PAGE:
I like feedback. Maybe it’s because in design school, I was encouraged to depend on critique to develop my projects. I feel more comfortable knowing exactly where I stand with someone, opposed to being trapped in an ambiguous fog of indecision and “I guess”-es. How else are you supposed to get better if you can’t identify your weaknesses?
When I started my Facebook internship between the summer of my junior and senior year of college, one point was made repeatedly clear: Have a good relationship with your manager (all interns were assigned an individual manager). But how? I was worried that I’d be stuck with that one manager I just could not get along with. Fortunately, I was wrong.
In the first meeting with my manager, I brought a list of questions. This included:
- How do you prefer to communicate? (Over email, text, Facebook Messenger, etc.)
- Are you a morning/night person?
- Do you plan to be more hands on or off?
- What’s an example of a situation where you’ve been stressed? How did you resolve it?
- What would you say is the difference between a good strategist and a great one?
- What’s your biggest pet peeve?
I’m not going to lie: preparing myself to ask these questions took an internal pep talk. It would have been easier to ask how long it would take to get used to the California weather or what was the best place to get lunch on the Facebook campus. I was determined however to prove that I cared about exceeding and working together to do so. Similar to ripping off a band-aid, the worst part was the anticipation.
Each following week, my manager and I had scheduled 0ne-on-ones. I typed an agenda and emailed it to her before each meeting, giving her time to anticipate my topics/questions/areas of concern. We’d begin with a review of the previous week and discuss how I was doing on my projects. At the end of each meeting, I’d conclude with the same three questions:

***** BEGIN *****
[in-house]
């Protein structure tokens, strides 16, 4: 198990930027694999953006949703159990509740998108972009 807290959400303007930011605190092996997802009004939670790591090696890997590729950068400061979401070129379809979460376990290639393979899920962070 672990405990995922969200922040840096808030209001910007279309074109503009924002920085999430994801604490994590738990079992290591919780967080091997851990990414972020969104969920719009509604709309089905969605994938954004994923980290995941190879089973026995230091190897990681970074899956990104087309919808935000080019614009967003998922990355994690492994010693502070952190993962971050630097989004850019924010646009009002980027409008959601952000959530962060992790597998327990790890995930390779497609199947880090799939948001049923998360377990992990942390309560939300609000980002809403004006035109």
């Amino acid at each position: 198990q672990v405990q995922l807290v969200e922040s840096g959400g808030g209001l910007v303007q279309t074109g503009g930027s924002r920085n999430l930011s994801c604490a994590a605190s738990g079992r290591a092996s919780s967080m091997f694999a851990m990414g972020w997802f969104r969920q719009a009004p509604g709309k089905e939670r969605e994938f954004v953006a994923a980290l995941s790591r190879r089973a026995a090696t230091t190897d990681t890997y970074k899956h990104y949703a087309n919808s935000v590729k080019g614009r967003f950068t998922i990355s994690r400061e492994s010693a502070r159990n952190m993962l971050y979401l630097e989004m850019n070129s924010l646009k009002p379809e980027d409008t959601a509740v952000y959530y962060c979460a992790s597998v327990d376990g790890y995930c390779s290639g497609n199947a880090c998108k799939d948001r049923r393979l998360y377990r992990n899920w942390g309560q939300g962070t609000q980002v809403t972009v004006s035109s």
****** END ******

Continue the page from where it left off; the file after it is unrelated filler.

- What am I doing well?
- Where do you see an opportunity for my improvement?
- Is there something I can help you solve?
I received straightforward feedback because I asked directly. I didn’t need to hunt for contextual clues about my own performance in our conversations or ask others what my manager thought of me. Being upfront and direct was only uncomfortable once: the first time I asked these questions. Once we repeated these questions weekly, talking about performance became normal. Asking for this kind of feedback allowed for discussion about ways to improve.
Identifying strengths was equally important. Often, people notice habits in others that they appreciate but fail to acknowledge because it’s assumed the other person already knows they’re doing a good job. Towards the middle of my internship, my manager identified that I do a good job presenting the context of whatever project I’m working on when I present my work. This context included a brief summary of the product, the audience, its goals and what I needed feedback on. To me, providing this context was procedural. There was even a point where I wondered if it was helpful because no one said that it helped. Being told what you’re doing right is sometimes just as important as the opposite.
Sometimes, I’d overhear people saying things like, “I don’t know if my manager likes me,” or, “my manager and I don’t really talk.” I think what can stop a strong relationship between a manager and team member is lack of basic communication. It’s tempting to put on a show, as if you and your manager get along like best friends from day one, but that’s not how an organic relationship works, and certainly not what it will become if basic communication is forgone towards the beginning.
Bite the bullet. Ask the right questions to establish the framework of your relationship and watch how that basic foundation allows for a sustaining mentorship, flourishing overtime.